10. The learned counsel for the assessee-firm has for all practical purposes accepted that the other two questions really raise the same matter though it has been differently worded and put in the form of two questions. There, however, appears to be slight difference between the two questions. But the questions do not arise in view of the answer given to the first question. Section 11A does not in any way control the revisional powers of the Commissioner under Section 21(1) of the Act and therefore the question of notice issued to the assessee-firm on 28th March, 1957, on his own motion by the Commissioner does not attract the provisions of Section 11A of the Act. To such a notice the section does not apply and the question really does not arise. So the answer to the second question is that Section 11A of the Act has no effect upon the notice issued by the Commissioner under Sub-section (4) of Section 21 for the purpose of exercising his revisional powers under Sub-section (1) of that section. Similarly the third question does not arise because as Section 11A of the Act has no bearing on the revisional powers of the Commissioner under Section 21(1) of the Act, so the question of completion of the assessment, within three years of the year ending on 31st March, 1954, does not arise, nor does the question, whether issue of such a notice within that period saves limitation, arise. There is no limitation for the issue of such a notice. Such a notice is merely a notice intimating motion of the Commissioner to exercise his powers of revision under Section 21(1) of the Act and is not a notice for assessment or reassessment. So even this question really in the circumstances does not arise in view of the answer given to the first question. The learned counsel for the assessee-firm first refers to Commissioner of Income-tax v. Khemchand Ramdas  6 I.T.R. 414, a case under the Indian Income-tax Act, 1922, and contends that in somewhat similar circumstances in that case the Commissioner having cancelled the registration of a firm, whereupon it became liable to super-tax to which it was not liable when it was registered, gave direction to the Income-tax Officer to take necessary action against the firm. The Income-tax Officer proceeded to assess the firm to super-tax but after the expiry of the period of one year within which he could do so under Section 34 of the Indian Income-tax Act, 1922. The case was taken to the Privy Council and their Lordships quashed the assessment holding that the Income-tax Officer could not take any such action against the express provisions of Section 34 of the particular statute and the Commissioner had no power to give any such direction to the Income-tax Officer. Their Lordships pointed out that any direction which the Income-tax Officer could not have carried out according to the law was not in the power of the Commissioner to issue. This case is a false analogy so far as the present case is concerned. In that case the firm was assessed to supertax not by the Commissioner but by the Income-tax Officer who by the particular statute was prohibited from doing so beyond the period of one year from the date of the assessment and in that case he had acted after the expiry of that period. In the present case the Assessing Authority has made no move and therefore the case is no analogy that helps the assessee-firm in this reference. The learned counsel for the assessee-firm has then referred to Commissioner of Income-tax v. Edulji F. E. Dinshaw  11 I.T.R. 340, and Commissioner of Income-tax v. Mangaldas Motilal & Co.  12 I.T.R. 89, in which the learned Judges have held that under the Indian Income-tax Act, 1922, the Commissioner while exercising powers of revision under Section 33 has no power to enhance the tax assessed though he may direct the Income-tax Officer to take action under Section 34 of that Act within the time limit prescribed for initiating proceedings under that section. The learned counsel for the assessee-firm has relied upon these cases to say that the Commissioner in the present case could not have while exercising his powers of revision under Section 21(1) of the Act raised the taxable turnover of the assessee-firm and enhanced the sales tax payable by it. But a reference to this Court under Section 22 is confined only to the questions of law referred and this Court cannot go outside the meaning and scope of such questions. The point that is now raised on the basis of these two cases by the learned counsel for the assessee-firm is not subject of any of the three questions referred to this Court. In fact the first question starts with this that the Commissioner has the power to increase the taxable turnover and consequently the amount of the sales tax payable but that he can only do within the period prescribed by Section 11A of the Act. This is a new matter that is being raised in this reference and as it is outside the scope of the questions in the reference so it cannot be entertained.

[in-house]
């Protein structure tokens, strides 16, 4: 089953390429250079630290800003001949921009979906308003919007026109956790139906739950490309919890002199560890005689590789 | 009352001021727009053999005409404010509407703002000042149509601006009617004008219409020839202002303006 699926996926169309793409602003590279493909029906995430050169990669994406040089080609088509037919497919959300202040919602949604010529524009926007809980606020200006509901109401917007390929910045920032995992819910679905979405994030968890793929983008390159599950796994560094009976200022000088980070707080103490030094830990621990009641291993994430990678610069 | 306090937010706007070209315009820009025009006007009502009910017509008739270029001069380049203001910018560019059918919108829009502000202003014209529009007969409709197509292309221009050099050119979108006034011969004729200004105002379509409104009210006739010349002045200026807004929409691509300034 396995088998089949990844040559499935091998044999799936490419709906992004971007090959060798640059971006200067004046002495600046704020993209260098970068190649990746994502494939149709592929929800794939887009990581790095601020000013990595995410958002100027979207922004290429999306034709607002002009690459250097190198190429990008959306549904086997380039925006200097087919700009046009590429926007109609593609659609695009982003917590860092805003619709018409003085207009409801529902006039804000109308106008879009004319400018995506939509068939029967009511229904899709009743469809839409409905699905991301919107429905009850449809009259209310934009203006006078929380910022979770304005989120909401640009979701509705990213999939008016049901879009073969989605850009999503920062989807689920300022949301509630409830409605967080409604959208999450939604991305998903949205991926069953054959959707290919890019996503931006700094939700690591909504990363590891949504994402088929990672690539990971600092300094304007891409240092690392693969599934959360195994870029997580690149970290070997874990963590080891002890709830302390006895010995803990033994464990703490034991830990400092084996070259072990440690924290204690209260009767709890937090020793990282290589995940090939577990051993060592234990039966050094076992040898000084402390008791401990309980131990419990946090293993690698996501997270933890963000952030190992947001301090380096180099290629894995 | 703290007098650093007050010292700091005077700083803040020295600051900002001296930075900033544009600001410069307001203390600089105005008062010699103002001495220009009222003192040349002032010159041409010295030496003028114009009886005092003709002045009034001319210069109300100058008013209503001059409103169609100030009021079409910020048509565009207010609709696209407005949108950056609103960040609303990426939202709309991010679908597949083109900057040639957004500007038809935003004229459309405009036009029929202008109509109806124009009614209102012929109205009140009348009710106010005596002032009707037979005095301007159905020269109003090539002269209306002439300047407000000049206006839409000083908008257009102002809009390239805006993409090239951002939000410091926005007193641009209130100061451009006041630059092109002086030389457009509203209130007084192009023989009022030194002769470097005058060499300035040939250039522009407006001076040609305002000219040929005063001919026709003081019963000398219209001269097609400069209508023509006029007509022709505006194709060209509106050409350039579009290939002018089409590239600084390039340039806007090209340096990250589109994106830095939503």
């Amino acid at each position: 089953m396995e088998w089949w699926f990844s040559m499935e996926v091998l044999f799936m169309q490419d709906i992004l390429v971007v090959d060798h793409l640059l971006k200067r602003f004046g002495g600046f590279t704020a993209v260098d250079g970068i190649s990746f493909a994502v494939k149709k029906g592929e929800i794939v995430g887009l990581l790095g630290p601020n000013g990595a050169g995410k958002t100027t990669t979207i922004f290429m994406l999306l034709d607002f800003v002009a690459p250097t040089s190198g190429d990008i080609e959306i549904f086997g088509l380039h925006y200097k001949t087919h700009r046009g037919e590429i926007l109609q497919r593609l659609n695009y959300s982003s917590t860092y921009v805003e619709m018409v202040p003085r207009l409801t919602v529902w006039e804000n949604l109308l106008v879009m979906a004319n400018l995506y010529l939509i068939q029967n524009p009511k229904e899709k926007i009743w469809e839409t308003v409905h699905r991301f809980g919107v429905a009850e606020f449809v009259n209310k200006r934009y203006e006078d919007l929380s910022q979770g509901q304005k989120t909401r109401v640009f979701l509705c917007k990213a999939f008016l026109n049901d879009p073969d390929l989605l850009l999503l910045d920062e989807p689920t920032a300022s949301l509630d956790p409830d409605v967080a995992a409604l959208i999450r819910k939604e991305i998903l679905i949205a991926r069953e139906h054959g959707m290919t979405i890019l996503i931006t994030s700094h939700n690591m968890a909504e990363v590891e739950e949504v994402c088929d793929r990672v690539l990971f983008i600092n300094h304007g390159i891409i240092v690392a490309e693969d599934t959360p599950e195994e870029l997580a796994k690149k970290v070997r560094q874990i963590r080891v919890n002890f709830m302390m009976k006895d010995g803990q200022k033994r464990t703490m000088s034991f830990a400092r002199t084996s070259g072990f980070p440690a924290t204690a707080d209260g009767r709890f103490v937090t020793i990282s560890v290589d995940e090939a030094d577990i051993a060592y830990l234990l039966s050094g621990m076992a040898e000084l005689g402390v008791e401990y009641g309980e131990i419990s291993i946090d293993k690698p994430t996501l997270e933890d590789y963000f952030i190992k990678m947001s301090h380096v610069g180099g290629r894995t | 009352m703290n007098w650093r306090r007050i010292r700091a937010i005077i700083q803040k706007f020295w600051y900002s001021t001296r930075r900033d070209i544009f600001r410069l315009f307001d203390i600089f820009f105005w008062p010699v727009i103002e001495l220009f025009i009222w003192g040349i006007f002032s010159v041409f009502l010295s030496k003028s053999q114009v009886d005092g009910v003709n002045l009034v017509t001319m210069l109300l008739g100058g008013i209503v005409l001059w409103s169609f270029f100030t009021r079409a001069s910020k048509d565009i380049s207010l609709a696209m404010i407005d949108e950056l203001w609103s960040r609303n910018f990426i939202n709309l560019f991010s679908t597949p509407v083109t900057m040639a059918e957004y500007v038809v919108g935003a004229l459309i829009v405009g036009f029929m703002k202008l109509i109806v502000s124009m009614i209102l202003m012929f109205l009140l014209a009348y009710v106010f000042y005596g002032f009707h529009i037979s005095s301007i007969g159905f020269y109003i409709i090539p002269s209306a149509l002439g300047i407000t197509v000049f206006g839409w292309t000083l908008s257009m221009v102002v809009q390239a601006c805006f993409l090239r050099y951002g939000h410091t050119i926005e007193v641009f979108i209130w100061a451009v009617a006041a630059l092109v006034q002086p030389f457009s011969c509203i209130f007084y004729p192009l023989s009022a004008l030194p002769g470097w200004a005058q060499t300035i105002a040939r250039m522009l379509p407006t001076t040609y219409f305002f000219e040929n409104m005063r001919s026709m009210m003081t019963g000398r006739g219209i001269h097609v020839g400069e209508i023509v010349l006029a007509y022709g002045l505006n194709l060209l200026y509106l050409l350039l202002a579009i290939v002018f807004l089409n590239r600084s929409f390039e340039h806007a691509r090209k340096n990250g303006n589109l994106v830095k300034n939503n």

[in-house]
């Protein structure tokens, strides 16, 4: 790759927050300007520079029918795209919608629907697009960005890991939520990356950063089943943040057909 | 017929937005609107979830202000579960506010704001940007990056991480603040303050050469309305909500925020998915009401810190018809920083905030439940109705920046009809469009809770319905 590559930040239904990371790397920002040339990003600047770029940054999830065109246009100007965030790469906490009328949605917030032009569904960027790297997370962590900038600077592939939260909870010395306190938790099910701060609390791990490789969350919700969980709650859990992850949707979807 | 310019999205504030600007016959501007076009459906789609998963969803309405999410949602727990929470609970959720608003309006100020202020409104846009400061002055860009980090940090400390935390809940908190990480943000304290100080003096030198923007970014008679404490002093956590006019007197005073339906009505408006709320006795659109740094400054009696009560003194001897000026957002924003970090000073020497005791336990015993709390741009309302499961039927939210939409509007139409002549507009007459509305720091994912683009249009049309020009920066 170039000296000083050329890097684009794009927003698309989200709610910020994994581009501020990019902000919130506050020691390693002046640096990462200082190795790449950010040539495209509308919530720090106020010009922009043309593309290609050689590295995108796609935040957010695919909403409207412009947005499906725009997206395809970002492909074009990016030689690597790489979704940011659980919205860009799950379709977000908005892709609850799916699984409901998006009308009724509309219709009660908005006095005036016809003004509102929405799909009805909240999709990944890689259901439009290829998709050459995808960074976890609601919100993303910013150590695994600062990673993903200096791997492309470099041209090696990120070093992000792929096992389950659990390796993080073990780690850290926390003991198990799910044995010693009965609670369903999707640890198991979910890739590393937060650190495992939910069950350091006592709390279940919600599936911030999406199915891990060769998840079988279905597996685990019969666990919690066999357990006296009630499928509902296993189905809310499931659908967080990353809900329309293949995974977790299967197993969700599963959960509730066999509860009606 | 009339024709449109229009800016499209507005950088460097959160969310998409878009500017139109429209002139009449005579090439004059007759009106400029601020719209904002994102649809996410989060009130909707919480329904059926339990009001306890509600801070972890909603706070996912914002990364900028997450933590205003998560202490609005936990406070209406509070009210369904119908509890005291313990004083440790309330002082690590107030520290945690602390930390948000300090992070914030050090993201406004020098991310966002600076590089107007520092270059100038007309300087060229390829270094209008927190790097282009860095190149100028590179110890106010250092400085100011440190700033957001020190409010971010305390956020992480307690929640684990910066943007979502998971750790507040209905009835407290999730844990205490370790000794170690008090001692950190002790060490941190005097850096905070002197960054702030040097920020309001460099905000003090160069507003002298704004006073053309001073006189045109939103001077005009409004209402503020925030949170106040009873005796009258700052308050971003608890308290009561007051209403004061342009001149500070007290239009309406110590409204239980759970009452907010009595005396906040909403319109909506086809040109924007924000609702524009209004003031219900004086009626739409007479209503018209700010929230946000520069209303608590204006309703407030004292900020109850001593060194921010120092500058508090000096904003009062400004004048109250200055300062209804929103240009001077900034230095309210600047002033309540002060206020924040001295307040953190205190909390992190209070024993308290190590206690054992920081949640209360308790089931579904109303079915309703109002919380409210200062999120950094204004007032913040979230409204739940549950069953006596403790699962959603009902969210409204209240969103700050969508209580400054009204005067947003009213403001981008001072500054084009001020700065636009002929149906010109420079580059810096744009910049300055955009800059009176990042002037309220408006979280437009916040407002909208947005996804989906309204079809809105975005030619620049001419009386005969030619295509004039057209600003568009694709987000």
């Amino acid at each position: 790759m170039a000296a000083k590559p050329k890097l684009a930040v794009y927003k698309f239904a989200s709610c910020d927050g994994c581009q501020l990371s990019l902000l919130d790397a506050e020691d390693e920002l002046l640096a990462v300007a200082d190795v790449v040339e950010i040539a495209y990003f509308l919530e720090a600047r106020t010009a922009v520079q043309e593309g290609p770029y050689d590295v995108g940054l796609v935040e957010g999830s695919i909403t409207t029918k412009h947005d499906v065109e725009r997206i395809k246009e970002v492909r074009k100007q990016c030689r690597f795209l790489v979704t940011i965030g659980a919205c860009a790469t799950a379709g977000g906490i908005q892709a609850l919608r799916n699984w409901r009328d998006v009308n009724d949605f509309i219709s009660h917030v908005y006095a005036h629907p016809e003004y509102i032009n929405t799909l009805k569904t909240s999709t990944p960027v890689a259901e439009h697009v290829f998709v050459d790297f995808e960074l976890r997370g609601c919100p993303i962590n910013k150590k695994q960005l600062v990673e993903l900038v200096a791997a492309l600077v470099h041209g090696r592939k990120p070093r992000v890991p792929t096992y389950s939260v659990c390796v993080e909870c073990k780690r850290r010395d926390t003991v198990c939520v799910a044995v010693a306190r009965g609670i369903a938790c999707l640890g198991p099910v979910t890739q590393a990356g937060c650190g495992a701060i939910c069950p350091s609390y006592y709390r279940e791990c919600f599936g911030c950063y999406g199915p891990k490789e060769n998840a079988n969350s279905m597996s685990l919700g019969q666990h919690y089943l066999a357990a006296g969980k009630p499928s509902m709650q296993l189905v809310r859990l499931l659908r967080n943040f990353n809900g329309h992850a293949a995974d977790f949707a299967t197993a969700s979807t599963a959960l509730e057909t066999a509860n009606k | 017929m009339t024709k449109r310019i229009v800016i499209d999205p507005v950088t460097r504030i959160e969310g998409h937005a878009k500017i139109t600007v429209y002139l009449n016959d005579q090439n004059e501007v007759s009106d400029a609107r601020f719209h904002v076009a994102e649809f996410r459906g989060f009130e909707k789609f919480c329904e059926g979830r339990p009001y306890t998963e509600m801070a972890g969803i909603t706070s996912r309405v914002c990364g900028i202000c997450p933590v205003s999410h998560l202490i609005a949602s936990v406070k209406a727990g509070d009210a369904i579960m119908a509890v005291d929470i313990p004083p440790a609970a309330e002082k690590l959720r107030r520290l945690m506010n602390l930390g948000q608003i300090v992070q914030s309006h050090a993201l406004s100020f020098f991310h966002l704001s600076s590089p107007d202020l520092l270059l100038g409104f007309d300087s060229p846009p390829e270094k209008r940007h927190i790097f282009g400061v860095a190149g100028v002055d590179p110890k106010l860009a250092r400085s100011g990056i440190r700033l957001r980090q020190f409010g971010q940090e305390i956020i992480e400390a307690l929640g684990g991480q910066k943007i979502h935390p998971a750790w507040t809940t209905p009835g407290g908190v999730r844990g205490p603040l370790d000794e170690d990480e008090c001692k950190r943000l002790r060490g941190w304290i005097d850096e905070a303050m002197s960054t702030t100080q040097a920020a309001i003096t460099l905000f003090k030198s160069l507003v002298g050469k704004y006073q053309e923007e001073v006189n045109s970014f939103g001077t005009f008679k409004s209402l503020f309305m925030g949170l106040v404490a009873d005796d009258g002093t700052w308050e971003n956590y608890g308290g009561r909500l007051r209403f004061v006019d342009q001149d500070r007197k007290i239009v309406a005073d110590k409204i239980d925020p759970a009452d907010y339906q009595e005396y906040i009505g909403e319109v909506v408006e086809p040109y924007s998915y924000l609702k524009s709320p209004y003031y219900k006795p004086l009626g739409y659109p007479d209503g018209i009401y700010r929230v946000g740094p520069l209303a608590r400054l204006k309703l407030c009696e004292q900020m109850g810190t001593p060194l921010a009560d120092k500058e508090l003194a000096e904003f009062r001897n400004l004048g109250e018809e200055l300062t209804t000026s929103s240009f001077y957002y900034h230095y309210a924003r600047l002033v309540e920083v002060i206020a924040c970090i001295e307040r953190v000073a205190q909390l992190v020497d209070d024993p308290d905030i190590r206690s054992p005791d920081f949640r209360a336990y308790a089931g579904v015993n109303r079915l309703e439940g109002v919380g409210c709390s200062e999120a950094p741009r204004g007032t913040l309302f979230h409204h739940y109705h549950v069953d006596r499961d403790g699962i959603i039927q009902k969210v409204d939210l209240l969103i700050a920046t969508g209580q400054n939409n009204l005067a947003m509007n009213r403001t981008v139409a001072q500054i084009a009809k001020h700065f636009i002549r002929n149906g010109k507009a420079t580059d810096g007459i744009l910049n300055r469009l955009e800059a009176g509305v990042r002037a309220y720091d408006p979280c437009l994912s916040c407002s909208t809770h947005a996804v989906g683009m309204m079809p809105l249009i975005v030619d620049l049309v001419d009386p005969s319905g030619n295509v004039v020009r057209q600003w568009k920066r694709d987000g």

11. The consequence is that so far as the first question is concerned the powers of the Commissioner under Section 21(1) of the Act are not at all controlled by Section 11A of the Act, which does not in terms apply to a Commissioner, and the other two questions with this answer to the first question are rendered meaningless and do not arise. The reference is answered accordingly. In the circumstances of the case the parties are left to their own costs.
Shamsher Bahadur, J.
12. I agree.